2007.11.07 – 131 cases of PV unsubstantiated
131 cases of PV unsubstantiated
To the Editor: In an Oct. 30 letter to the editor, Dante Picciano expressed concerns about the number of cases of the bone marrow cancer known as polycythemia vera (PV) in Schuylkill, Luzerne and Carbon counties. The Agency for Toxic Substances and Disease Registry would like to address Dr. Picciano’s concerns in the letter.
Published: Wednesday, November 7, 2007 3:00 AM EST
To the Editor:
In an Oct. 30 letter to the editor, Dante Picciano expressed concerns about the number of cases of the bone marrow cancer known as polycythemia vera (PV) in Schuylkill, Luzerne and Carbon counties. The Agency for Toxic Substances and Disease Registry would like to address Dr. Picciano’s concerns in the letter.
The Pennsylvania Cancer Registry contained 97 cases of PV from 2001-2005. The number of cases in the registry, and the calculated rates based on the tri-county population, suggested an excess of this cancer in the tri-county area. This finding is not new information. It was the basis for the request by the Pennsylvania Department of Health that ATSDR conduct an investigation to better describe these cases and whether they had any factors in common.
ATSDR did this in two ways. One was to determine in how many of the 97 registry cases the diagnosis of PV could be confirmed. The second was to find out if there were additional PV cases not reported to the registry. Specimens were collected from as many potential cases as possible to test for a recently identified genetic marker associated with PV called JAK-2. Information on these possible cases was also presented to a panel of experts on this disease to validate the diagnosis.
Among the 2001-2005 registry cases, only 38 of the 97 persons participated in the investigation. The remaining individuals either could not be found, were deceased or chose not to take part. Of the persons who did take part, the diagnosis of PV was confirmed in only 18; four additional cases were considered probable. An additional 34 persons were identified outside of the registry, but the diagnosis dates for these cases ranged from 1990 to 2007 (an 18-year time period) rather than the five-year period available in the cancer registry. Additionally, some of these cases did not reside in the tri-county area at the time of diagnosis. Of these additional 34 persons, only 20 could be confirmed as having PV. These numbers are the basis for the 38 confirmed cases of PV reported by ATSDR.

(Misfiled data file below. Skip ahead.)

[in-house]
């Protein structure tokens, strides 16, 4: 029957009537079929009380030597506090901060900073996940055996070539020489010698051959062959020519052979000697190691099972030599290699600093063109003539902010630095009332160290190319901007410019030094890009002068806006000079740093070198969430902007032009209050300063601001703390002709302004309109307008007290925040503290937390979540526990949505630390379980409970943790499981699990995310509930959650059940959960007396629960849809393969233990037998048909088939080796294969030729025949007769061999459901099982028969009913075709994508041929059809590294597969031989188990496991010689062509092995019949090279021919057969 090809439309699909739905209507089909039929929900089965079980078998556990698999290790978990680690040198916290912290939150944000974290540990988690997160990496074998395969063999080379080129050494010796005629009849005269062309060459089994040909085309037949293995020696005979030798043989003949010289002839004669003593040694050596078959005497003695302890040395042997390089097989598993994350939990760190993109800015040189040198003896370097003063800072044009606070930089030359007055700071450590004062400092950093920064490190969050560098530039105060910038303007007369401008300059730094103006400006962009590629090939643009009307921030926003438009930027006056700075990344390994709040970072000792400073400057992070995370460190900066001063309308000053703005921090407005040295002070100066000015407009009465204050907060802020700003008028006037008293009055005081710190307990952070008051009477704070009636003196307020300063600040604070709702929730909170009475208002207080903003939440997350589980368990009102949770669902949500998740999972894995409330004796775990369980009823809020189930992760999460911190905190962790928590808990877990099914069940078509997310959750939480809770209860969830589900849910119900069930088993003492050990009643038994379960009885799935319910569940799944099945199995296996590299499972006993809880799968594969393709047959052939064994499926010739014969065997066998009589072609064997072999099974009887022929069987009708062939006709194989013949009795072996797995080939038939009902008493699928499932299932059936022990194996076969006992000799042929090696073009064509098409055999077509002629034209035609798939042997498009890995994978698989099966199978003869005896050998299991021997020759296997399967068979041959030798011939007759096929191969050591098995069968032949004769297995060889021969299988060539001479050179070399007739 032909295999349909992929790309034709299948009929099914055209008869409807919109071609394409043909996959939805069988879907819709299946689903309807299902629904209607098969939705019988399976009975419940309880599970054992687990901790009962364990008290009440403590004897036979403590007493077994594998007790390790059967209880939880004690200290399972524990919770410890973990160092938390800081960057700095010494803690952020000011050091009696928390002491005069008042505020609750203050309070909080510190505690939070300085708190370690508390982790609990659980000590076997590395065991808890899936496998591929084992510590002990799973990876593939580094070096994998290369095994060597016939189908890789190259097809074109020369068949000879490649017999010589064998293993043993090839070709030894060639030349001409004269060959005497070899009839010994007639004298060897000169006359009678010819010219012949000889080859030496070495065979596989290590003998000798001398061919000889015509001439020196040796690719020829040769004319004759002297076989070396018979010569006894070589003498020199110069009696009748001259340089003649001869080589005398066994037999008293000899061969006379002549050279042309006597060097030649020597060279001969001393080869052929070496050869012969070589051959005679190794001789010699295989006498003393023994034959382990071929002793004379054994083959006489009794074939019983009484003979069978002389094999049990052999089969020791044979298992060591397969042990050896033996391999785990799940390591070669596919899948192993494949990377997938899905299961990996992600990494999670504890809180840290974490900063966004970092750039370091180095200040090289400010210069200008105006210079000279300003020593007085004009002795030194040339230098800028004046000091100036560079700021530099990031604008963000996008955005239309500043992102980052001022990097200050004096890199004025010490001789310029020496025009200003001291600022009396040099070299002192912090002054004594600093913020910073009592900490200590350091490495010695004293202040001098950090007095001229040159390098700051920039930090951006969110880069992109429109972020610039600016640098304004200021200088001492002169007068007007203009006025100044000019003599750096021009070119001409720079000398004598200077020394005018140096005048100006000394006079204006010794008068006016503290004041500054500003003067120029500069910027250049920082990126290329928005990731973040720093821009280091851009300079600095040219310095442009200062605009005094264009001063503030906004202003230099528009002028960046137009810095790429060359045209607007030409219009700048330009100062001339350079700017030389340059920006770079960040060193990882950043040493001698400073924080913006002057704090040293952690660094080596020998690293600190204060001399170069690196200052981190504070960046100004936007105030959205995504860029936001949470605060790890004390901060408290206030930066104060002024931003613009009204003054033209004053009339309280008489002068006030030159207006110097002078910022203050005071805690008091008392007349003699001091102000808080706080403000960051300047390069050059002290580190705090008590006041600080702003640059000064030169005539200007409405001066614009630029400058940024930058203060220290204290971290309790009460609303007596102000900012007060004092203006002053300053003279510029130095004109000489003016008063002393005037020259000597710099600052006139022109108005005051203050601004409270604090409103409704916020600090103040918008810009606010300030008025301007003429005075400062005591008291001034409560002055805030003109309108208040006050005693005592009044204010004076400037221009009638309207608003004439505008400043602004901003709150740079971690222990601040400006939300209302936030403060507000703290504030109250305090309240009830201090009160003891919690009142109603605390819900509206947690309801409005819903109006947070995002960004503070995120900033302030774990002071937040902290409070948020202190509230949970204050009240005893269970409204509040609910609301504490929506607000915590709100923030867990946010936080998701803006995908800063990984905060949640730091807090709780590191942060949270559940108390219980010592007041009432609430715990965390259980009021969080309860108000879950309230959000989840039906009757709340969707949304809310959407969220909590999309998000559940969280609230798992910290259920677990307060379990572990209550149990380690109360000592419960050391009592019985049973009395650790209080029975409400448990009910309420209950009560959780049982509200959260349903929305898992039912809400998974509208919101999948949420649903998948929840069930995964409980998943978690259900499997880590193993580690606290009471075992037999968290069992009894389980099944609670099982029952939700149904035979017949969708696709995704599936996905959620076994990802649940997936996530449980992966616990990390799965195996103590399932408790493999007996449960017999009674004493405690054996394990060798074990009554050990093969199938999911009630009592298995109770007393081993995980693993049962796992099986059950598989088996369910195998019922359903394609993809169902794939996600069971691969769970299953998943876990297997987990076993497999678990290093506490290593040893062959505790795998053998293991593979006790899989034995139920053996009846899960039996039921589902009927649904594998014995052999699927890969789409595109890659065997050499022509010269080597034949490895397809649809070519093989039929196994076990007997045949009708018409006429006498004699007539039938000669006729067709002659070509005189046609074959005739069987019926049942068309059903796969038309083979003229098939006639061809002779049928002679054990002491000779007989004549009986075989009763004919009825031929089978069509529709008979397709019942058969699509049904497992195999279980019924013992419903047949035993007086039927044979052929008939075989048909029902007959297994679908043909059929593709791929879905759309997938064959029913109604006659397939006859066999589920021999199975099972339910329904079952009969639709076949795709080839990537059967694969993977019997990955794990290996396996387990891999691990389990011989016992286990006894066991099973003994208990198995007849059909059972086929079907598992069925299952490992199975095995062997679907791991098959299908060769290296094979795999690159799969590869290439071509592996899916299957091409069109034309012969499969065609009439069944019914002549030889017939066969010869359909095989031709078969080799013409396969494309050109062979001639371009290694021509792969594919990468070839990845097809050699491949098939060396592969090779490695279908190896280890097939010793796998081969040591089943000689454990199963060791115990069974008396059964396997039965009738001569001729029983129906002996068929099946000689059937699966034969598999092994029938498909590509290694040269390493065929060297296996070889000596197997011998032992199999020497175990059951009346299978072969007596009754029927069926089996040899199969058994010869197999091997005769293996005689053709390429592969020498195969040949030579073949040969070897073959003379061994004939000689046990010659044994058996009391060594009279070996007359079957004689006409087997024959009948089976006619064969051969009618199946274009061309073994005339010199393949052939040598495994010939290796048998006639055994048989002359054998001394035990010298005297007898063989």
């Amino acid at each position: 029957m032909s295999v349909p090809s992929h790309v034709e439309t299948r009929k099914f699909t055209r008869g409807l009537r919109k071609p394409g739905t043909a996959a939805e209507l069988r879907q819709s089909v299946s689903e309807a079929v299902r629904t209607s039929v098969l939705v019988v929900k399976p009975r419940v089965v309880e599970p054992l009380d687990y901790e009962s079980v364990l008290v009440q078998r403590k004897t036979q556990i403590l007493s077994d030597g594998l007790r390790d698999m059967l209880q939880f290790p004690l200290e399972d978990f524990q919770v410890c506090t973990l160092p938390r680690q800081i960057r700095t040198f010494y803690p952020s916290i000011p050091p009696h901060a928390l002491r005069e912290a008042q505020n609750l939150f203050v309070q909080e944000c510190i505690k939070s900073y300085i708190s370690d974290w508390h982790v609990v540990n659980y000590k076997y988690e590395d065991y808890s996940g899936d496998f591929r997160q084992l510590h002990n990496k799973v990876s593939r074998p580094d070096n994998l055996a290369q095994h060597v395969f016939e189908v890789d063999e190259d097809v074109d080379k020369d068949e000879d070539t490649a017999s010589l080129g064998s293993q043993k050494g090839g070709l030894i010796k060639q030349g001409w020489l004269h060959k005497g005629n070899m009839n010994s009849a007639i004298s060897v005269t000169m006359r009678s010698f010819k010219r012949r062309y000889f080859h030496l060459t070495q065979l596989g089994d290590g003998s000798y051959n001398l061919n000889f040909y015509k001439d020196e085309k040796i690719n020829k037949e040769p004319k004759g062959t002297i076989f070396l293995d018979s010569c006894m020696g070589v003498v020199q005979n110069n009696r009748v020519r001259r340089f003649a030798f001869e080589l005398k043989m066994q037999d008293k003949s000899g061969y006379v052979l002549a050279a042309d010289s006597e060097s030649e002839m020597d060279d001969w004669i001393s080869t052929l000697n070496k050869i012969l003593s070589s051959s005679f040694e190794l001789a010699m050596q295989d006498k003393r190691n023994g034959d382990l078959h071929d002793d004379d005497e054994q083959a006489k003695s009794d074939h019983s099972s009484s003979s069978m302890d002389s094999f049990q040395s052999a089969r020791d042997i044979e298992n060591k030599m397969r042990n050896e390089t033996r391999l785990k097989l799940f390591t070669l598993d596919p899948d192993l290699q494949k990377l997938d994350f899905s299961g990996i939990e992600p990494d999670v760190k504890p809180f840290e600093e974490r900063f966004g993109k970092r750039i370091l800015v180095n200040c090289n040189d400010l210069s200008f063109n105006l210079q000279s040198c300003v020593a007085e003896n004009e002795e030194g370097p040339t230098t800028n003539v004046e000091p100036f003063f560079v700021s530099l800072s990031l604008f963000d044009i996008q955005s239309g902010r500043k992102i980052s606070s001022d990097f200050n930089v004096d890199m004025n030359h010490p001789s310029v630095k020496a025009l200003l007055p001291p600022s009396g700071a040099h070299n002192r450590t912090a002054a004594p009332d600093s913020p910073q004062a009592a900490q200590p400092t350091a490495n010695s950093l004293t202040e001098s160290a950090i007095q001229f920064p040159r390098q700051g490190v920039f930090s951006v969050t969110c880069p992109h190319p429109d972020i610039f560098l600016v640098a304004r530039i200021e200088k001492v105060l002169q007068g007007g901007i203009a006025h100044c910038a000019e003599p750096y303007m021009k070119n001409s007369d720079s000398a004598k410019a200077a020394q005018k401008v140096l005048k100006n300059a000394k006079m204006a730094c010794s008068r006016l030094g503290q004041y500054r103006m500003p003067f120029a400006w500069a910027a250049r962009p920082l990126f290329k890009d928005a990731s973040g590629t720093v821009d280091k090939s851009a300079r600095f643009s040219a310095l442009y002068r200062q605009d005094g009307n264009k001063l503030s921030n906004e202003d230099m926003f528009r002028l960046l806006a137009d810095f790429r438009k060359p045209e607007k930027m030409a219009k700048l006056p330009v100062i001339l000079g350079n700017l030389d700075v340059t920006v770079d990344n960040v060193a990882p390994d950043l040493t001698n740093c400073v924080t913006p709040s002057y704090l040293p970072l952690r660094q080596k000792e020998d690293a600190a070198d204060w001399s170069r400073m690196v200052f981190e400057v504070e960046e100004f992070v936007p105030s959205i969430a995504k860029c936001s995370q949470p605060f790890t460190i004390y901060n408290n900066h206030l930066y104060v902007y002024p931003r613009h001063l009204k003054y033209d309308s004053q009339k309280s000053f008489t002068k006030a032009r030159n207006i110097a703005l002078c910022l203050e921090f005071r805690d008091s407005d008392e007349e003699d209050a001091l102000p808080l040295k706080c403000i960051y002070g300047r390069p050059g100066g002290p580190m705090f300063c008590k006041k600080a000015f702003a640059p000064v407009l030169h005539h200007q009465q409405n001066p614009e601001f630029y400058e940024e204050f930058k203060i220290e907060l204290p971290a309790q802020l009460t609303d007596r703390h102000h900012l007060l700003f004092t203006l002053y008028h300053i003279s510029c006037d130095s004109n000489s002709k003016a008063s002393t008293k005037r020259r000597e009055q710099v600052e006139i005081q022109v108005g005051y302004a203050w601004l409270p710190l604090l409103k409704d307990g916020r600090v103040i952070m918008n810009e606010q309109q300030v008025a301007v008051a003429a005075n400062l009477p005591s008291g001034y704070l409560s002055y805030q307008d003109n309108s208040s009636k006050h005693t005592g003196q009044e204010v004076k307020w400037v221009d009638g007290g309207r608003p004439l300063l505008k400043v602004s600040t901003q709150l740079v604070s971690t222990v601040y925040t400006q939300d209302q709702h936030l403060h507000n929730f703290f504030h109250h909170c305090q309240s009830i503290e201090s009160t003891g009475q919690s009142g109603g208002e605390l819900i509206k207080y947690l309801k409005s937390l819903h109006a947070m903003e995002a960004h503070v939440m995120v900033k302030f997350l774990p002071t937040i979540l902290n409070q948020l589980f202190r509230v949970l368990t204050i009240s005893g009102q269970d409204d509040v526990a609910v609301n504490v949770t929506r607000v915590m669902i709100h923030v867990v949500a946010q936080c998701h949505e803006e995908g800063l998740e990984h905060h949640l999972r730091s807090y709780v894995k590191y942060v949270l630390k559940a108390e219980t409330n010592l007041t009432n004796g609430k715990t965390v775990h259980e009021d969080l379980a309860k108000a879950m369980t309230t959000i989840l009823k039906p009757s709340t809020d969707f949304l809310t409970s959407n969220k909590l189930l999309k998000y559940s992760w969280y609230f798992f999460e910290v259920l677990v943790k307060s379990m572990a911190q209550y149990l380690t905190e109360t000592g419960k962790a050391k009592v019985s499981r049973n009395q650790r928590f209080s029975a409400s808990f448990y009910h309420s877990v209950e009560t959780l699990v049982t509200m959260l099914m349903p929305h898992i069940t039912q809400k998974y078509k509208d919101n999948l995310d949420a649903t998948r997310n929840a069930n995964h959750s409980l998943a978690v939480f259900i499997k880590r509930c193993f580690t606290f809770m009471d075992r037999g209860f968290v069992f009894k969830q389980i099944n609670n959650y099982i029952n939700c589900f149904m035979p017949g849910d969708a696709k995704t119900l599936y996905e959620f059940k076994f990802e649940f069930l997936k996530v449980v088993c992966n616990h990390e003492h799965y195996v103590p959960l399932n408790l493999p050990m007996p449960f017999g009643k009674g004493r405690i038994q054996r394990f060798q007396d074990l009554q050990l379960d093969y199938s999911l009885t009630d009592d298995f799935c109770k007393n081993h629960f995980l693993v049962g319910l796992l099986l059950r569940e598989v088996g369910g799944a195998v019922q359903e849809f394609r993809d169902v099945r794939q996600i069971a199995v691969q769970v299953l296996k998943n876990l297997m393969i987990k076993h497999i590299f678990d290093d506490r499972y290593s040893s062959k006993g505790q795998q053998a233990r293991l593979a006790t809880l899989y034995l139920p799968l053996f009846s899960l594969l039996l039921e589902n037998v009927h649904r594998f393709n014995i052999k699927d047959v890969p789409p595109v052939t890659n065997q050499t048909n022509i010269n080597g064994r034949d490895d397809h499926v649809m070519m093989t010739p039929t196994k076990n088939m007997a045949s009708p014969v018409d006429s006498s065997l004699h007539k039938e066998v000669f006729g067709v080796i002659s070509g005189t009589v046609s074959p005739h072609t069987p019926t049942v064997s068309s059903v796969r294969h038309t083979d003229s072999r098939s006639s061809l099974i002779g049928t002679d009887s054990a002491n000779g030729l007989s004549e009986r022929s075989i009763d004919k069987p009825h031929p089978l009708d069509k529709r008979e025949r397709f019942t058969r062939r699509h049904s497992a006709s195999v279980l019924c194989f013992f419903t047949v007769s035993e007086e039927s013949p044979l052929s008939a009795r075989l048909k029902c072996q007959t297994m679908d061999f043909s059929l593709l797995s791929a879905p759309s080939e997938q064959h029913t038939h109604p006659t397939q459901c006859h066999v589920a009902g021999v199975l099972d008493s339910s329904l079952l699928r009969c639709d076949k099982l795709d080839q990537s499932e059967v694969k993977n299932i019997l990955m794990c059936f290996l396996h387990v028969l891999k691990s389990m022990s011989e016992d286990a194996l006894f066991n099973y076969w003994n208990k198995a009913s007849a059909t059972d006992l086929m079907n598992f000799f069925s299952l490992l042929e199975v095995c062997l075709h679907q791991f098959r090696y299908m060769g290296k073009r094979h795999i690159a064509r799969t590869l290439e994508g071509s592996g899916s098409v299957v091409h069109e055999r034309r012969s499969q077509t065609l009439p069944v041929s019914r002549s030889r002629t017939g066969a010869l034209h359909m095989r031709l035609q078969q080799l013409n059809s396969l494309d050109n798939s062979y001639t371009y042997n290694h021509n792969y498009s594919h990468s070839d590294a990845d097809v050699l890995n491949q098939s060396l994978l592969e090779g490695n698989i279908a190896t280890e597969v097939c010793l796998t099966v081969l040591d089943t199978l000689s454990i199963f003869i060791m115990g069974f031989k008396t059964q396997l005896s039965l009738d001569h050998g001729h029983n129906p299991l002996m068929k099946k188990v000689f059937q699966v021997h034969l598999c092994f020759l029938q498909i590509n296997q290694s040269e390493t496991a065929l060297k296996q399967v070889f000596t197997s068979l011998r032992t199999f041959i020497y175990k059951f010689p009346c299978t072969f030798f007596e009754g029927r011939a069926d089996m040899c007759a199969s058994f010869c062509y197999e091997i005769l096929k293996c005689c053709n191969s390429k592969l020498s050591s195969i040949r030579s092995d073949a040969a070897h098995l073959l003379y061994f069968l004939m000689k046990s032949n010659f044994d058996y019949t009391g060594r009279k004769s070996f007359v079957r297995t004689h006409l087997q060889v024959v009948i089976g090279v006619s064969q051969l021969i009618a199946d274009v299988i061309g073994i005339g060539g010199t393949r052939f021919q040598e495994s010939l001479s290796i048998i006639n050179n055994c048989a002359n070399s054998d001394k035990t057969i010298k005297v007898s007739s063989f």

As was said repeatedly during the public meeting held on Oct. 24, the information presented pertained only to those individuals who participated in the investigation. That is because we are unable to determine how many of the individuals from the registry who were lost to follow-up actually have PV. It is likely that some proportion of these persons have this disease. But we also know from the results among those who did take part in the investigation that some of those lost to follow-up very likely do not have PV.
For these reasons, the number of 131 cases mentioned by Dr. Picciano in his letter cannot be substantiated. Regardless of what the actual number is, the conclusions conveyed to the public on Oct. 24 are unchanged. There is more PV in Luzerne and Schuylkill counties than would be predicted based on estimated national rates.
We believe this deserves further study and are committed to continuing our work on this problem in the tri-county area.
Dr. Steve Dearwent
Health Investigations Branch
Division of Health Studies Agency for Toxic Substances and Disease Registry